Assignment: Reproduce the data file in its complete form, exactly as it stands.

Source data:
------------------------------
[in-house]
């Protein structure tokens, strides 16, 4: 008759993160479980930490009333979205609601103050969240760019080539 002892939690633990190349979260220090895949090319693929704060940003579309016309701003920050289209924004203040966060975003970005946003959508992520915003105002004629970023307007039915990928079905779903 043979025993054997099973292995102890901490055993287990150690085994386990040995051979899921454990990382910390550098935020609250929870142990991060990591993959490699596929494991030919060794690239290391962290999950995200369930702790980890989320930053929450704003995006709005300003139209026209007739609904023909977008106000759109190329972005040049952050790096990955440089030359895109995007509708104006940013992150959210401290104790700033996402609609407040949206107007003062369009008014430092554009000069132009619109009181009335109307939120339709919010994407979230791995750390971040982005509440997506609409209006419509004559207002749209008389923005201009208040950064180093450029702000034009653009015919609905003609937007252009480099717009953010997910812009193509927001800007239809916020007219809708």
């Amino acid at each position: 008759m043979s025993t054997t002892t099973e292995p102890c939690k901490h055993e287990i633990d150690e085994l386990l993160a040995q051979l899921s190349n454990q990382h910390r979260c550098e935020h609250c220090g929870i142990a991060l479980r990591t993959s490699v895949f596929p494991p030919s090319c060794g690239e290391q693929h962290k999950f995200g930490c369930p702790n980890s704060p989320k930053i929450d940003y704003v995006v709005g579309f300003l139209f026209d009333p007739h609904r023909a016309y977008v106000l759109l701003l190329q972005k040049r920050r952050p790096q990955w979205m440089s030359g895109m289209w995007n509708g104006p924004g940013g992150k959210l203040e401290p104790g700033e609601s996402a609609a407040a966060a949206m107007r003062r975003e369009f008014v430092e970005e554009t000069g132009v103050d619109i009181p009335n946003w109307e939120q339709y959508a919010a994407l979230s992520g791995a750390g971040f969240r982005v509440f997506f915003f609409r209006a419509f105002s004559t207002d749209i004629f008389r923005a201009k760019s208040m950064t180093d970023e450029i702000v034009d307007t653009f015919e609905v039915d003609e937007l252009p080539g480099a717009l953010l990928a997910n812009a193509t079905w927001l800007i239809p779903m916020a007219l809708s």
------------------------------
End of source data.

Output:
[in-house]
């Protein structure tokens, strides 16, 4: 008759993160479980930490009333979205609601103050969240760019080539 002892939690633990190349979260220090895949090319693929704060940003579309016309701003920050289209924004203040966060975003970005946003959508992520915003105002004629970023307007039915990928079905779903 043979025993054997099973292995102890901490055993287990150690085994386990040995051979899921454990990382910390550098935020609250929870142990991060990591993959490699596929494991030919060794690239290391962290999950995200369930702790980890989320930053929450704003995006709005300003139209026209007739609904023909977008106000759109190329972005040049952050790096990955440089030359895109995007509708104006940013992150959210401290104790700033996402609609407040949206107007003062369009008014430092554009000069132009619109009181009335109307939120339709919010994407979230791995750390971040982005509440997506609409209006419509004559207002749209008389923005201009208040950064180093450029702000034009653009015919609905003609937007252009480099717009953010997910812009193509927001800007239809916020007219809708």
């Amino acid at each position: 008759m043979s025993t054997t002892t099973e292995p102890c939690k901490h055993e287990i633990d150690e085994l386990l993160a040995q051979l899921s190349n454990q990382h910390r979260c550098e935020h609250c220090g929870i142990a991060l479980r990591t993959s490699v895949f596929p494991p030919s090319c060794g690239e290391q693929h962290k999950f995200g930490c369930p702790n980890s704060p989320k930053i929450d940003y704003v995006v709005g579309f300003l139209f026209d009333p007739h609904r023909a016309y977008v106000l759109l701003l190329q972005k040049r920050r952050p790096q990955w979205m440089s030359g895109m289209w995007n509708g104006p924004g940013g992150k959210l203040e401290p104790g700033e609601s996402a609609a407040a966060a949206m107007r003062r975003e369009f008014v430092e970005e554009t000069g132009v103050d619109i009181p009335n946003w109307e939120q339709y959508a919010a994407l979230s992520g791995a750390g971040f969240r982005v509440f997506f915003f609409r209006a419509f105002s004559t207002d749209i004629f008389r923005a201009k760019s208040m950064t180093d970023e450029i702000v034009d307007t653009f015919e609905v039915d003609e937007l252009p080539g480099a717009l953010l990928a997910n812009a193509t079905w927001l800007i239809p779903m916020a007219l809708s």